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Posts Tagged ‘Es Devlin’

During the interval I was recollecting overhearing someone in the early 80’s in The City being asked why he drank champagne when he clearly didn’t like it and his answer was ‘because I can’. That’s what I hated about the 80’s. Greed. Consumerism. Superficiality. Materialism. Self-interest. Yuppies. Thatcherism. Most of all I hated the music – electronic mush. So, a black comedy musical thriller which satirises this decade? Yes please!

Patrick Bateman is a great creation, almost everything you hate in one body. Wall Street job. Designer everything. Self-obsessed. Power-crazed. Misogynist. His envy of someone with access to a table he can’t get at the latest restaurant sends him into a rage. Being mistaken for someone else by Mr. Cool is unforgivable. Embarking on a series of gruesome murders is a bit implausible though, but hey this is allegory isn’t it? All of the other characters are brilliant period creations too, yet quite a few are recognisable stereotypes 30 or so years on, a few in the audience as it happens!

No-one could create this world as well as Rupert Goold, with imagination, chutzpah and just the right amount of excess; his staging is masterly. Es Devlin has designed a brilliant white box which allows for smooth scene changes, with twin revolves and a couple of traps and onto which images and designs are projected. Katrina Lindsay’s authentic period costumes are wonderful and even Lynne Page’s witty choreography manages to capture the period. It’s a very clever idea to include a handful of actual 80’s songs in Duncan Sheik’s score, itself a parody of the period and lyrically strong.

Matt Smith doesn’t have a great voice, bit it’s good enough for a psychopath! His acting is great though; manic enough but restrained enough too. In an excellent supporting cast, Susannah Fielding is superb as Bateman’s fiancée, as is Cassandra Compton as his PA. As an ensemble, they are very slick and well-drilled – as is the production as a whole, in fact.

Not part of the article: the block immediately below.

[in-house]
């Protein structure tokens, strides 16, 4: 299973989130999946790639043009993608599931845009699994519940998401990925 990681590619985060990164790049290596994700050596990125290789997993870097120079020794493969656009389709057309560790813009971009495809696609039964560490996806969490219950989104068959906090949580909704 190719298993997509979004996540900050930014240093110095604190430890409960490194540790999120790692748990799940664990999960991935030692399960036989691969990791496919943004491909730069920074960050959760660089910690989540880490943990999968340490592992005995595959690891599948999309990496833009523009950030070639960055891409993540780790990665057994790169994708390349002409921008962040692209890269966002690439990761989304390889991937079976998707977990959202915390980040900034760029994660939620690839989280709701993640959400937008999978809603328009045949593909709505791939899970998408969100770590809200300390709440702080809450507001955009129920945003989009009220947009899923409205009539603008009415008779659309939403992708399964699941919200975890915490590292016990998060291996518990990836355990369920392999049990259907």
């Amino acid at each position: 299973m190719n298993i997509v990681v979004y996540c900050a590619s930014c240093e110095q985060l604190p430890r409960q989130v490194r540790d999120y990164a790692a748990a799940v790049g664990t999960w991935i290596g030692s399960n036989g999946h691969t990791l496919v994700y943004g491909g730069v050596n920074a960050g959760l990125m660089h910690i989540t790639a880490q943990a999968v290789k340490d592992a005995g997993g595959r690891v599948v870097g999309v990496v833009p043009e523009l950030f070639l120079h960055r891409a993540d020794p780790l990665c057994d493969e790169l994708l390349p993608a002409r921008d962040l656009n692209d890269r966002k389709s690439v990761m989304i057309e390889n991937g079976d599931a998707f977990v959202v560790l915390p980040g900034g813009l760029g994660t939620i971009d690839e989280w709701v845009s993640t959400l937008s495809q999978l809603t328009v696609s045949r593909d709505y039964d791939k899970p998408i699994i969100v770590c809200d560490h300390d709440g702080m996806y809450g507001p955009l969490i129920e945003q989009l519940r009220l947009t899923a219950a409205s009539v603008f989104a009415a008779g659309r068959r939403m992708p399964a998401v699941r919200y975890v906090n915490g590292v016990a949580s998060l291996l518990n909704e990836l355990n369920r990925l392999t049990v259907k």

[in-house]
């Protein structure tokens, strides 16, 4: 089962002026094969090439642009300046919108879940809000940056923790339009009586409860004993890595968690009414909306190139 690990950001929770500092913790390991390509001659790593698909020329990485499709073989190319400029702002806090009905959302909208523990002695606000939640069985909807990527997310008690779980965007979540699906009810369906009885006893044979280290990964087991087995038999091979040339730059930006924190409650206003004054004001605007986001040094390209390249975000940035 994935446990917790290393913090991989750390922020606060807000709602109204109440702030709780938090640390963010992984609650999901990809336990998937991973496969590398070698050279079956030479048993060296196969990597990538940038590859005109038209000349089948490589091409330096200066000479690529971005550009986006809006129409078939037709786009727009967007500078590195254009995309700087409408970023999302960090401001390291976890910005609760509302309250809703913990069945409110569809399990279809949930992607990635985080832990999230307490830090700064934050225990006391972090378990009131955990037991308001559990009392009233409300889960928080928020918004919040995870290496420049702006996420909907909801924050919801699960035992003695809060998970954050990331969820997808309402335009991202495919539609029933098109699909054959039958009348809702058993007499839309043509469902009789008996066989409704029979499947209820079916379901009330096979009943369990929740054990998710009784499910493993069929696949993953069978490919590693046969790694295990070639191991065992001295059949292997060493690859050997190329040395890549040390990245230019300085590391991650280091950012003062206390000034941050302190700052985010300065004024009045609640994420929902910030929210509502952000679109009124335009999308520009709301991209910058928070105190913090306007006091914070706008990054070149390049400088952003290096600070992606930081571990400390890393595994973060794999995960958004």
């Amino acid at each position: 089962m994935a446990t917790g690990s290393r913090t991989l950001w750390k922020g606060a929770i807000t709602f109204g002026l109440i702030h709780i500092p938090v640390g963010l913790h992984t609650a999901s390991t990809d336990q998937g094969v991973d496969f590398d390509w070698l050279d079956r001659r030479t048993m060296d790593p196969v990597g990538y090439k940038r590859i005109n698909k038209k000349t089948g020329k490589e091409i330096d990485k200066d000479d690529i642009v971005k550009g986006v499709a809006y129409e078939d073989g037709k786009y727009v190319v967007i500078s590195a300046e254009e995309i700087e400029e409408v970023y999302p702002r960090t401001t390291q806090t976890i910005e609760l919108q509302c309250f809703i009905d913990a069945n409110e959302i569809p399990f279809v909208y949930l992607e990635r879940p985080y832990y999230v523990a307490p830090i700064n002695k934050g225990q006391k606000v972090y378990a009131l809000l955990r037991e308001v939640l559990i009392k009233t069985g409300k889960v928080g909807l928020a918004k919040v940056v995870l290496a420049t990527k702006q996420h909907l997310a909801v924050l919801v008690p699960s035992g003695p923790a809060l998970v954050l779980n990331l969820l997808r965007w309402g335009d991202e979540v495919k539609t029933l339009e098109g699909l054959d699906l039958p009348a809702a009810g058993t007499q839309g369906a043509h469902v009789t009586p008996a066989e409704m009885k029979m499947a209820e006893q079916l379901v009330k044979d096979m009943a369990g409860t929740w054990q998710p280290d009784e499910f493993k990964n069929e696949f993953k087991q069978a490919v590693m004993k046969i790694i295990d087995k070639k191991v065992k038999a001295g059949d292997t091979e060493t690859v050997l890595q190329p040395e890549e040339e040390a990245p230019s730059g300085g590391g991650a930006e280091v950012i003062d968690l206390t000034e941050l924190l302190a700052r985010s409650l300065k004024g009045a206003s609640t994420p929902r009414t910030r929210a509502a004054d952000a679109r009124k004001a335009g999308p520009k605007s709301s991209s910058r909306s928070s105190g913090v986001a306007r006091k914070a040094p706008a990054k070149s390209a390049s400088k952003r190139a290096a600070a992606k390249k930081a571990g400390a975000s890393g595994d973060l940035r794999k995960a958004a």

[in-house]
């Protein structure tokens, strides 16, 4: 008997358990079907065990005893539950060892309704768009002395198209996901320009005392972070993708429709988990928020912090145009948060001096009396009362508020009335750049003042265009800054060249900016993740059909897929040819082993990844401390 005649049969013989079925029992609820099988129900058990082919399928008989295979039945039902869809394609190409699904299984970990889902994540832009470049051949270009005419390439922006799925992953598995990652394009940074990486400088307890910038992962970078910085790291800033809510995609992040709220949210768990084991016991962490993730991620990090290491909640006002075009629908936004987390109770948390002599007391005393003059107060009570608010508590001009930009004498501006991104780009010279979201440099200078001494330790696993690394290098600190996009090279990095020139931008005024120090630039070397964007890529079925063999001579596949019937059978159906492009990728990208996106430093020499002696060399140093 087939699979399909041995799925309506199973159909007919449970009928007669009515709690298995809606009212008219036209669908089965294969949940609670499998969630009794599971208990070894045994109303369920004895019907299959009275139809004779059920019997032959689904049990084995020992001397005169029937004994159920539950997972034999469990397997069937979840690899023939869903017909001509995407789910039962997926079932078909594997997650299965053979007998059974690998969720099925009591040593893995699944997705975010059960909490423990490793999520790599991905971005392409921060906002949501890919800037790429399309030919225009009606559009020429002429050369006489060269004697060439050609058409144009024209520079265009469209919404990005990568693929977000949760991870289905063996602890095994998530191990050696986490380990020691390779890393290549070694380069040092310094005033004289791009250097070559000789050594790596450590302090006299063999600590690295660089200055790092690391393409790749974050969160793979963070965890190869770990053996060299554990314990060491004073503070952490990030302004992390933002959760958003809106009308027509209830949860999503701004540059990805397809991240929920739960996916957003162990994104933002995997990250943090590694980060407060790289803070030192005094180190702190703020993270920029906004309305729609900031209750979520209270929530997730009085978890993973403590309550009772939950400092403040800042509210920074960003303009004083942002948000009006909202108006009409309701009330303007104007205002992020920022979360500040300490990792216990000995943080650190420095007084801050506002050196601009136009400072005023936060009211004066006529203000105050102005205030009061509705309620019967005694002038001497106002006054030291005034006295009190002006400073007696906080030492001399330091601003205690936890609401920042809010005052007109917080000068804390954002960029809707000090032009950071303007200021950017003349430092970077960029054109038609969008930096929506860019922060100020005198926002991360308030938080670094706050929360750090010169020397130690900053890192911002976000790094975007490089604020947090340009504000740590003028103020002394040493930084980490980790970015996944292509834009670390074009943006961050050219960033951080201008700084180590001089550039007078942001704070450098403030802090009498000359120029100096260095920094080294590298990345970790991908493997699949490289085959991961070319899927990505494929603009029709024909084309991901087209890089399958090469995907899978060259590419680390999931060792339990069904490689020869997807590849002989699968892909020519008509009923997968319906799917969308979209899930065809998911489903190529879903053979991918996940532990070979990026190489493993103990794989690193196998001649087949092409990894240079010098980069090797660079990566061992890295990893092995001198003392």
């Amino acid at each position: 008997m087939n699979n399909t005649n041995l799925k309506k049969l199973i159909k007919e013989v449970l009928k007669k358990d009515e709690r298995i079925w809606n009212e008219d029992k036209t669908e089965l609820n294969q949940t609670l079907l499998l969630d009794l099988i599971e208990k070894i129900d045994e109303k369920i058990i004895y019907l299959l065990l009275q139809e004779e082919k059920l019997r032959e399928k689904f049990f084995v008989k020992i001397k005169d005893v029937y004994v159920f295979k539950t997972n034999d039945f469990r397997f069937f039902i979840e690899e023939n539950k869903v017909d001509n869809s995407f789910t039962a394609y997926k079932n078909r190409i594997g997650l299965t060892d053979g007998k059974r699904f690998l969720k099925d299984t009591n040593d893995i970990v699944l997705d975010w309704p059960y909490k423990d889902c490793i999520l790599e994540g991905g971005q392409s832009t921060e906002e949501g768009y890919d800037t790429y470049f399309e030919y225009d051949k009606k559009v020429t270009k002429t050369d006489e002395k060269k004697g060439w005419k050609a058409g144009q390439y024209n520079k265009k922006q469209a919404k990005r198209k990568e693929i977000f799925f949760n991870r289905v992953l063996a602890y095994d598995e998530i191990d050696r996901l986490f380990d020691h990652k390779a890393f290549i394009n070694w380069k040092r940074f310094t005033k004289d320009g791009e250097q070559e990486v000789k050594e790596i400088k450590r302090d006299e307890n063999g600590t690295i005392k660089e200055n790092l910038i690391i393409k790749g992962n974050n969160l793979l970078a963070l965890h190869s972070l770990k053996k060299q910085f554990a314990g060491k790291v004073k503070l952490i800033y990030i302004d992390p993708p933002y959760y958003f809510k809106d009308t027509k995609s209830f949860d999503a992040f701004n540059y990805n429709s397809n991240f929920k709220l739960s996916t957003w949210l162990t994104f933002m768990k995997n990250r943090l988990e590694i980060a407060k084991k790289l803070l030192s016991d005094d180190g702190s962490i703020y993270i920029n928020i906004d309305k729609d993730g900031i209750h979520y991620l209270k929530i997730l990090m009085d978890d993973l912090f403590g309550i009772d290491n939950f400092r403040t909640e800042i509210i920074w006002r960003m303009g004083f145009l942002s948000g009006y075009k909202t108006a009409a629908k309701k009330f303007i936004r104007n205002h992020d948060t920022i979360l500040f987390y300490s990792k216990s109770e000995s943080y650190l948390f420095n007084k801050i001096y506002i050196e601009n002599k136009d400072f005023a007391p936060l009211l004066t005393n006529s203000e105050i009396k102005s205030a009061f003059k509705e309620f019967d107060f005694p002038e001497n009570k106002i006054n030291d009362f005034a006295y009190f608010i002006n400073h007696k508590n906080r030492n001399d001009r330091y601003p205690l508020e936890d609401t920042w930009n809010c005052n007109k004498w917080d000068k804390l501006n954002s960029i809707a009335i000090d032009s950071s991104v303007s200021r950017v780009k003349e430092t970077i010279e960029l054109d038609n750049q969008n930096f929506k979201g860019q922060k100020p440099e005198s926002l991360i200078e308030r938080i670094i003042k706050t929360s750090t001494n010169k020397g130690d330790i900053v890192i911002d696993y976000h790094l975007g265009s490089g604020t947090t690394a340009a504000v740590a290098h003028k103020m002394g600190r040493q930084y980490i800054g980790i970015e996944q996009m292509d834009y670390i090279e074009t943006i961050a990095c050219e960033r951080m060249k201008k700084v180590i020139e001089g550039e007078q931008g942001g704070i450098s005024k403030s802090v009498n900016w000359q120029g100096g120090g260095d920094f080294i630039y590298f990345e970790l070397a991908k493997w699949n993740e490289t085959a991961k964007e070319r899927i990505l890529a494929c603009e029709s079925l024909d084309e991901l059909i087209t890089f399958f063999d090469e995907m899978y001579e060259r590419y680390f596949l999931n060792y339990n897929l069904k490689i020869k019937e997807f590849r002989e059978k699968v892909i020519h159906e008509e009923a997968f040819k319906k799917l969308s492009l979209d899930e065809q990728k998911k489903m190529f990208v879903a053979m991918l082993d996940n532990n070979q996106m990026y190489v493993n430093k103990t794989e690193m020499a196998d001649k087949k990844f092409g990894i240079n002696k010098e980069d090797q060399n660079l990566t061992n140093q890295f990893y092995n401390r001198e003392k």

If you haven’t already booked, you’ll probably have to wait for the inevitable West End transfer. The only question is – will this be before or after Broadway?!

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This is one hell of a play. It’s ambitious and epic; a jigsaw puzzle that takes you three hours to complete. When it comes full circle at the end, you’re left with a deep sense of satisfaction. It’s why I go to the theatre so often – to come across one of these every now and again.

Joe is an American news photographer who took an iconic picture of a man’s face-off with a tank in Tiananmen Square on 4th June 1989. Many years later he gets a lead which makes him think the man survived and escaped to the US. What unravels is like a detective story. In China, we see what happens to anyone brave enough to expose things like pollution. In the US, we see how China’s economic power can bury just about anything.

Along the way, we meet politicians, market researchers, newspapermen, Chinese immigrants and policemen, but at its heart are the personal stories of Joe and his Chinese friend and source Zhang Lin. It never lets you go and fully justifies its length at just over three hours. It’s never predictable and moves from poignant to funny in a flash. I was enthralled. Es Devlin has designed a brilliant giant revolving cube on which images are projected and within which rooms open up for all of the many scenes. Lyndsey Turner’s staging is simply stunning.

Stephen Campbell Moore is on stage almost the whole time and he’s terrific. Benedict Wong can hardly have caught his breath as he left The Arrest of Ai Weiwei in Hampstead and travelled (with two other actors!) the five miles to Islington and he too is superb. There are lovely performances from Claudie Blakley as a British market researcher who falls for Joe, Nancy Crane as a US senator and Trevor Cooper as a newspaper head.

This is an unmissable theatrical feast which propels playwright Lucy Kirkwood into the premiere league.

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